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Early Childhood Devít In Ghana: Day Care Centreís Now A Business Venture?
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There are several factors that prevent education from achieving its goal. Schools serving low-income students receive fewer resources, face greater difficulties attracting qualified teachers, face many more challenges in addressing student's needs, and receive less support from parents (Lee and Burkam, 2002).

Early childhood is the period of a child's growth from conception to the first eight years.

Early childhood care and education (ECCE) is more than a preparatory stage assisting the child’s transition to formal schooling. It places emphasis on developing the whole child - attending to his or her social, emotional, cognitive and physical needs - to establish a solid and broad foundation for lifelong learning and wellbeing.

In line with the Education 2030 agenda, UNESCO supports national, regional and international efforts to expand and improve ECCE provision equitably so as to provide every child a best start in life.

 It is in this vein that Ghana government reviewed its educational polices to permit private institutions.  

Besides that, the increased demand by the people and the limited resources available to the government has made it difficult for the government alone to finance education provision in the country. It has therefore become increasingly necessary for the private sector to get involved in the provision of educational facilities in the country.

Ghana's education system is a mix of public and private schools. Even though private schools were known to perform better academically than the public ones, there are some lapses in the private schools which need to be addressed immediately.

The sole official language of instruction throughout the Ghanaian educational system is English. Basic Education lasts 11 years. Kindergarten lasts 2 years (Age 4-6).

Making sure that every child has a chance to do well in school, both in cognitive and non-cognitive skills is a crucial goal of education.  One can safely argue that, children's success in school to a large extent determines their success as adults - determining whether and where they go to college, what professions they enter, and how much they are paid.

Teaching can prove to be an exciting and demanding job, and requires a variety of personal and professional qualities and characteristics. Teachers need to be able to relate well to understand possess the skills of empathy and understanding in their interactions with learners.

The purpose of this article is to establish the effectiveness of the institution tasked to monitor and evaluate the administration of Day Care Centres in the country especially those operating within the rural and peril-urban communities.

Many have developed the interest to establish Day Care Centre not to improve the wellbeing of the children; rather their hopes are high in the profit to gain.

A visit to some communities in Ghana reveals how some Day Care Centres  are been run, one will not be surprised to spot poor surrounding,  poor infrastructure, lack of learning materials, teachers with no or low qualification teaching the children.

In Ghana, It is required under the Children’s Act 560, that all Day Care Centres be registered with Social Welfare and Metro, Municipal and District Assemblies before operation. Day Care Centres that are not registered or that are employing Day Care Attendants that are not trained, are subject to termination until they follow proper procedures.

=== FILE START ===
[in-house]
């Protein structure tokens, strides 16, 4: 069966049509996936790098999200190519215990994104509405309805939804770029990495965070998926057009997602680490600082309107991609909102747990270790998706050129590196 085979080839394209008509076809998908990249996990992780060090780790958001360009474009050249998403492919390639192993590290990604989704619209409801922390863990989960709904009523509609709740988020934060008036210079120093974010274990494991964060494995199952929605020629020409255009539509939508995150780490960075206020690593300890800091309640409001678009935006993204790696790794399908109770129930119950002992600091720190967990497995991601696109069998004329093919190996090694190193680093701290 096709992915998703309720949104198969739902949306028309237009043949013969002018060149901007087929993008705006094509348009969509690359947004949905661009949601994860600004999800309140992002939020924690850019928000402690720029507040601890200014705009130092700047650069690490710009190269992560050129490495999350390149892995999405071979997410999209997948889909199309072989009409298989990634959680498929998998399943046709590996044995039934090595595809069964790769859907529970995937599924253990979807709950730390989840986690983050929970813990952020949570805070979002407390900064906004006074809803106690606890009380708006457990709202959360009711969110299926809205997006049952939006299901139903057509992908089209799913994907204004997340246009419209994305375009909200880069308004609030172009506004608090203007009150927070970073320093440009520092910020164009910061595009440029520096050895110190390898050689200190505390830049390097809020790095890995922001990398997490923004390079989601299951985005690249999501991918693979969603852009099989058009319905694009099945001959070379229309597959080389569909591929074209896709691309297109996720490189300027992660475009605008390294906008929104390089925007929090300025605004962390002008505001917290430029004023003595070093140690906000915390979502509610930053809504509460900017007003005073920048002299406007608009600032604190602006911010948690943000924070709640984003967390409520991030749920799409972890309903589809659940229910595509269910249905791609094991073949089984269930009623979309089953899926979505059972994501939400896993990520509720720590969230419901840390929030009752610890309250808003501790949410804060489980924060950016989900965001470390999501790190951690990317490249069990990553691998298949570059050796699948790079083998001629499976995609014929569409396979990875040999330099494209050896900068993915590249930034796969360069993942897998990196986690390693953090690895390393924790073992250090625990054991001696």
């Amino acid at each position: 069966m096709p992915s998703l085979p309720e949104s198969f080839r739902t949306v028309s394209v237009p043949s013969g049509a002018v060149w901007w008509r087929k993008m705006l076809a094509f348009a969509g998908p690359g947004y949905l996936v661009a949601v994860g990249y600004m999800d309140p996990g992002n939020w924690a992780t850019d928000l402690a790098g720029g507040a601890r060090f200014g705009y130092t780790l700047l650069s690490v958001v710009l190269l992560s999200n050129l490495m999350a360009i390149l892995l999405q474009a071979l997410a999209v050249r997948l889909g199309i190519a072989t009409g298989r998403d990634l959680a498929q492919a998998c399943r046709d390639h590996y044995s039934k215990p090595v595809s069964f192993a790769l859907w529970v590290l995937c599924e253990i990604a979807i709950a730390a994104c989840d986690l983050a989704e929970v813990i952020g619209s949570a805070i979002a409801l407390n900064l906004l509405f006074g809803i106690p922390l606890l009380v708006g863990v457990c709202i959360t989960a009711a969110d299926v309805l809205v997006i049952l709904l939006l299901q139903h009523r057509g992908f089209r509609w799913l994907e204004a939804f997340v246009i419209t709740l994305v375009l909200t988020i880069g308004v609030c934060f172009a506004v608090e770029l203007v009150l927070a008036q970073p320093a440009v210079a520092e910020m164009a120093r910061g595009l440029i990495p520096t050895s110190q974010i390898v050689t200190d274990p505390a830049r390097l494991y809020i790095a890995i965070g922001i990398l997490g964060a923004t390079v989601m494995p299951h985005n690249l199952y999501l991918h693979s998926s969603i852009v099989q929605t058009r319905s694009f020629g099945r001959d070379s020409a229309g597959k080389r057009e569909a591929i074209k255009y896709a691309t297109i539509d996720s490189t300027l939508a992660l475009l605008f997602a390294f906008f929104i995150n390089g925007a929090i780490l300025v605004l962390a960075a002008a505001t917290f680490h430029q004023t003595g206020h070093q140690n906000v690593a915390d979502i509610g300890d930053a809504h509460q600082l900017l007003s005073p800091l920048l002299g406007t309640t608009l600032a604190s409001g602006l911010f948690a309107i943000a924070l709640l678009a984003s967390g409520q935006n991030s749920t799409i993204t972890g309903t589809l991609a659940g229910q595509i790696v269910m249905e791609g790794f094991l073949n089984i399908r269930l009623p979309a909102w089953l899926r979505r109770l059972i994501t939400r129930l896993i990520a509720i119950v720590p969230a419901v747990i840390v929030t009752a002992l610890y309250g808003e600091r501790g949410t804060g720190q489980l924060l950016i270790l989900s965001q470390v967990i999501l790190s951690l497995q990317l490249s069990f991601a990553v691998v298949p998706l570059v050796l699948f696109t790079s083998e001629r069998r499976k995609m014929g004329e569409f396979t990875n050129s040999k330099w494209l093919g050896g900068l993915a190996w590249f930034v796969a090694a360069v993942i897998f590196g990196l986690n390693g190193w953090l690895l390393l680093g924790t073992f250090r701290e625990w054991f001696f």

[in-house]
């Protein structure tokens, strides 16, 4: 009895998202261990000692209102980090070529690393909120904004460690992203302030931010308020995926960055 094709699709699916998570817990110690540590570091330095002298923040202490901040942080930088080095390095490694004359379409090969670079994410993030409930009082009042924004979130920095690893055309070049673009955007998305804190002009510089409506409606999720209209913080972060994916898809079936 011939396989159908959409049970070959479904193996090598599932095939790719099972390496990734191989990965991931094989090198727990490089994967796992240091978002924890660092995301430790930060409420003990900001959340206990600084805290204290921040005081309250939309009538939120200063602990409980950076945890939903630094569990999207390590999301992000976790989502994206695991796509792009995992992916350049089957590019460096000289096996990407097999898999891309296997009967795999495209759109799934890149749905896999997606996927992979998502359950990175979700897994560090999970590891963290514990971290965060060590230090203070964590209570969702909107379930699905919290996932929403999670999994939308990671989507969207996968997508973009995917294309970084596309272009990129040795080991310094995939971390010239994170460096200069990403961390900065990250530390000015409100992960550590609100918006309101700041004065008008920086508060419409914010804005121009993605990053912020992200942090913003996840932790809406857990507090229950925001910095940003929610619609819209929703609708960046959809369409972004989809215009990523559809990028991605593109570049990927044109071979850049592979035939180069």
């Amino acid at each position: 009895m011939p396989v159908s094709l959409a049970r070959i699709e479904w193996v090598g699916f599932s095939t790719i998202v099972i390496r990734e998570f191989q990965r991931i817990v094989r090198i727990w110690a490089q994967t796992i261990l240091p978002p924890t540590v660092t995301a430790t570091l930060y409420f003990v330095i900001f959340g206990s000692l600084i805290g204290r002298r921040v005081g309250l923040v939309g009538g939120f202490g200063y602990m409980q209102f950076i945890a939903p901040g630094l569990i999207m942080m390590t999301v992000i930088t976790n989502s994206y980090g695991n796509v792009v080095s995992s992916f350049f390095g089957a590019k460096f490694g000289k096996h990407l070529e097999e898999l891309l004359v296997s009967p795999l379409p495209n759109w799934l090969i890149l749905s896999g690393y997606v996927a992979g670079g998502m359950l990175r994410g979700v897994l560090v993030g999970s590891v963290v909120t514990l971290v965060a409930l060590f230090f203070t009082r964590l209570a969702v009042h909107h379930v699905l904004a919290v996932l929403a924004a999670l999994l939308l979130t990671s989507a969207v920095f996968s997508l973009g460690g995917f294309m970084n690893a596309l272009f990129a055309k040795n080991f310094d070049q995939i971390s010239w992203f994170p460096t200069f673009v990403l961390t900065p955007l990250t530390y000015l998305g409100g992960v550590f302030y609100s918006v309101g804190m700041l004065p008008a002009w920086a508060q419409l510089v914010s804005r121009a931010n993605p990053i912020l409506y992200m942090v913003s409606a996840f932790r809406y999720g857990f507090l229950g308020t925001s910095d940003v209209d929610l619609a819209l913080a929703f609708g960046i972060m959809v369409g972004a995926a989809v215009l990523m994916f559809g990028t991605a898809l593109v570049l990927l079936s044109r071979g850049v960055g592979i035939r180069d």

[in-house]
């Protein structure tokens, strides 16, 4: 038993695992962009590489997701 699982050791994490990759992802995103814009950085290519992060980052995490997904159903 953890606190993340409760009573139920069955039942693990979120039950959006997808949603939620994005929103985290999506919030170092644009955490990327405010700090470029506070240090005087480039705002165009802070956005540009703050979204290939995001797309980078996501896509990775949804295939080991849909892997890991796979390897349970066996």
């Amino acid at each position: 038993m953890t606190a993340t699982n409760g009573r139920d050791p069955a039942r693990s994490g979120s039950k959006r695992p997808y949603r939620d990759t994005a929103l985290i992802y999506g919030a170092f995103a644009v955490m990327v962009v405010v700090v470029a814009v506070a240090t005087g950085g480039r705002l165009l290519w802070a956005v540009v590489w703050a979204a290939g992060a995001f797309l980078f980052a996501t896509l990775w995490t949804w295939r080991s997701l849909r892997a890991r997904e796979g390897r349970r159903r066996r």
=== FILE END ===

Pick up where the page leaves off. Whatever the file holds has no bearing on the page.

Currently the Department of Social Welfare is responsible for registration and maintenance of standards in all crèches and day care centres for children aged 0-2 while the Ghana Education Service (which has the responsibility of implementing pre -tertiary education policies formulated by the Ministry of Education) is responsible for curriculum development for children aged 3-5 years.

The lack of collaboration and coordination between these two principal agencies is giving an impression that our future leader’s educational foundation is not solid. 

In 2007, the First Lady, Mrs Theresa Kufuor announced a document which made kindergarten education progressively part of the Universal Free and Compulsory Basic Education. The policy forms part of the recommendations of Government's white paper on Educational Reforms.

Under the policy, all Ghanaian children at the age of four are to receive two years compulsory Early Childhood Development (ECD) education before entering primary one.

Meanwhile, in order to ensure that nursery schools are properly run, Government has set up a National Nursery Teachers’ Training Centre where certificated teachers who want to specialize in nursery education, and nursery attendants are trained. The pre-school or nursery teacher training course lasts three months, after which a certificate is awarded.

The basic-level teacher training course lasts three years, after which a teacher certificate “A” is awarded to successful students.  In addition to the National Nursery Teachers’ Training Centre, the University of Education Winneba has started a 4-year Degree programme in ECCE

The purpose and mandate of these training centres must not be glorified when children in day care centres are been handled poorly without proper supervision.

I suggest that Government institutions up their game to clamp down on all non-accredited Day Care Centres in the system, and also tighten their monitoring exercise to put those accredited one on track either by drawing a workshop  plan that can enhance the knowledge, skills, leadership for administrators, teachers, and caregivers to improve the development of the children.


Source: Deborah Agyei Amponsah

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